Apply for FAFSA: College building doorway with fall leaves and bikes

Almost all students who apply for FAFSA are eligible for at least some financial aid. That being said, students have to meet a few criteria in order to receive federal funding.

In order to receive financial aid, students must be a U.S. citizen (or an eligible noncitizen, meaning you’re a permanent resident with a registration card or gain eligibility upon arrival). Students must also have a high school diploma, a GED, or an equivalent.

Undergraduate students who demonstrate a high level of need are eligible for a federal Pell grant, which doesn’t have to be repaid. This type of grant is awarded when a student displays exceptional financial need. For the 2020-2021 academic year, the maximum amount a student can borrow through a Pell Grant is $6,345. This may vary by school year, however, so it's important to contact the financial aid office if you have questions.

When Is the FAFSA Application Due?

FAFSA deadlines vary by state, but the application season begins on October 1 and ends on June 30. Some state deadlines encourage early student financial aid applications by granting awards on a first-come, first-serve basis.

Thirteen states award state aid on a first-come, first-served basis or until funds are depleted. These states include Alaska, Illinois, Kentucky, Missouri, Nevada, North Carolina, North Dakota, Oklahoma, Oregon, South Carolina, Texas, Vermont, and Washington.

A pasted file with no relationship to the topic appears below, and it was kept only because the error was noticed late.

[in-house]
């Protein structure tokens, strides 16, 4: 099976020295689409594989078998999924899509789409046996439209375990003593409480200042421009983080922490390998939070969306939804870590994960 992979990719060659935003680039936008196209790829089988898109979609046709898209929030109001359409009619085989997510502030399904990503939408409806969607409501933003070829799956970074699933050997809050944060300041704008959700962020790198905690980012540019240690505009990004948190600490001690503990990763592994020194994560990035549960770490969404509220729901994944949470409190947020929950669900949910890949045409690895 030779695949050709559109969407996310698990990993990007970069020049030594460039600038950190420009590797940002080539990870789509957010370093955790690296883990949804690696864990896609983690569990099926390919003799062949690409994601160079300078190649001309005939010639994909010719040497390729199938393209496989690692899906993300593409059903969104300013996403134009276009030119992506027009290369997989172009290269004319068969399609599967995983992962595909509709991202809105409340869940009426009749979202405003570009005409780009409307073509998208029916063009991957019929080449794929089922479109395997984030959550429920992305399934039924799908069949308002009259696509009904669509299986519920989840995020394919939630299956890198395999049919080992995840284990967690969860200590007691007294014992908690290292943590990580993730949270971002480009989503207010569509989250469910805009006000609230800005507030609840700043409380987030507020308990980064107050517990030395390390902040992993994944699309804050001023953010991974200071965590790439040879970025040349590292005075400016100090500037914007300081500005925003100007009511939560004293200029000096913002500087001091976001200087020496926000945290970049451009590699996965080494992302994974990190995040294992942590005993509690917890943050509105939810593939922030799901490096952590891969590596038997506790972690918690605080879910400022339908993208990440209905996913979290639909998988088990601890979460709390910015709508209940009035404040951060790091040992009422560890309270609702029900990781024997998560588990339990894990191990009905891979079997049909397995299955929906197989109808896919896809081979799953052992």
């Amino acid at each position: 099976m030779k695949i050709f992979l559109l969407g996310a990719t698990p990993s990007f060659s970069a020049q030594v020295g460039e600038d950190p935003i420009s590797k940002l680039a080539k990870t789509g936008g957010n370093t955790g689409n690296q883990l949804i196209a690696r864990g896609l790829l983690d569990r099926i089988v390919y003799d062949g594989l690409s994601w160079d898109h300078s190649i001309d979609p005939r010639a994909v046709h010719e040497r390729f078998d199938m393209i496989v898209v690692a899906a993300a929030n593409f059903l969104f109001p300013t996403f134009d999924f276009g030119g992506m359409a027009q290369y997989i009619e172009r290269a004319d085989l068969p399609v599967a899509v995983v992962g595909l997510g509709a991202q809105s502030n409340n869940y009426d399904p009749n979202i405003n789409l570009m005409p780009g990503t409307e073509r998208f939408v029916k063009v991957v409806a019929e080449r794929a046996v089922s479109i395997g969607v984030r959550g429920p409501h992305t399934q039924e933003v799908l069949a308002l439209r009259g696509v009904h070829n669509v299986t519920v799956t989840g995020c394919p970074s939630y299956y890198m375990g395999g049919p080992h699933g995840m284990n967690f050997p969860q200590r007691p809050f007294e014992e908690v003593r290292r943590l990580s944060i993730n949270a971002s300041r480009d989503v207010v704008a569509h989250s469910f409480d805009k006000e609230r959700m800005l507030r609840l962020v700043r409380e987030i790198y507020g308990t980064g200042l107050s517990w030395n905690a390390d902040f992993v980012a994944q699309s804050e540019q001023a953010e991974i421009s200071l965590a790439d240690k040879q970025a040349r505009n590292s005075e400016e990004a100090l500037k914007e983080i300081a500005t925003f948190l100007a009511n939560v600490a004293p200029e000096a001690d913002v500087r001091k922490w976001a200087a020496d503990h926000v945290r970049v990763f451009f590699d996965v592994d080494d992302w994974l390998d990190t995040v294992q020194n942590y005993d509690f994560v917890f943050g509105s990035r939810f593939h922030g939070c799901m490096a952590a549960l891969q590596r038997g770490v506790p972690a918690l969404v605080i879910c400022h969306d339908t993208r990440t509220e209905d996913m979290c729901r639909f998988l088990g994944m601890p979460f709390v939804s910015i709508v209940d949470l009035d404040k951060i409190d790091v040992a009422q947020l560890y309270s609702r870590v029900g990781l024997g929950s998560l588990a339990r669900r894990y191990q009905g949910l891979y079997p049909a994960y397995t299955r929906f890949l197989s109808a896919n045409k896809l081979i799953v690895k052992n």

For locations without this rule, state financial aid deadlines still vary. For example, while some state forms are in February, others are due in March. New York and Louisiana give students until June 30 to apply without any repercussions.

As discussed, your school will use the FAFSA application to determine your financial need and that of your family. To get this information to schools more quickly, gather the school code of each institution you'd like to apply to before you fill out the FAFSA.

How To Get Started With FAFSA

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The FAFSA form can be located on fafsa.gov. Here, you can also access FAQs in the federal student aid information center. This will provide you with the details you need regarding the entire application process, including which federal financial aid programs you may be eligible for.

If you know you’ll be filling out the FAFSA form, it’s important to prepare all of your documents well in advance. This will help reduce the overwhelm that may be associated with completing such an important document.

The documents you'll need include:

  • Your social security number
  • Federal income tax returns
  • Information on untaxed income
  • Date of birth
  • Driver's license or ID card
  • Bank statements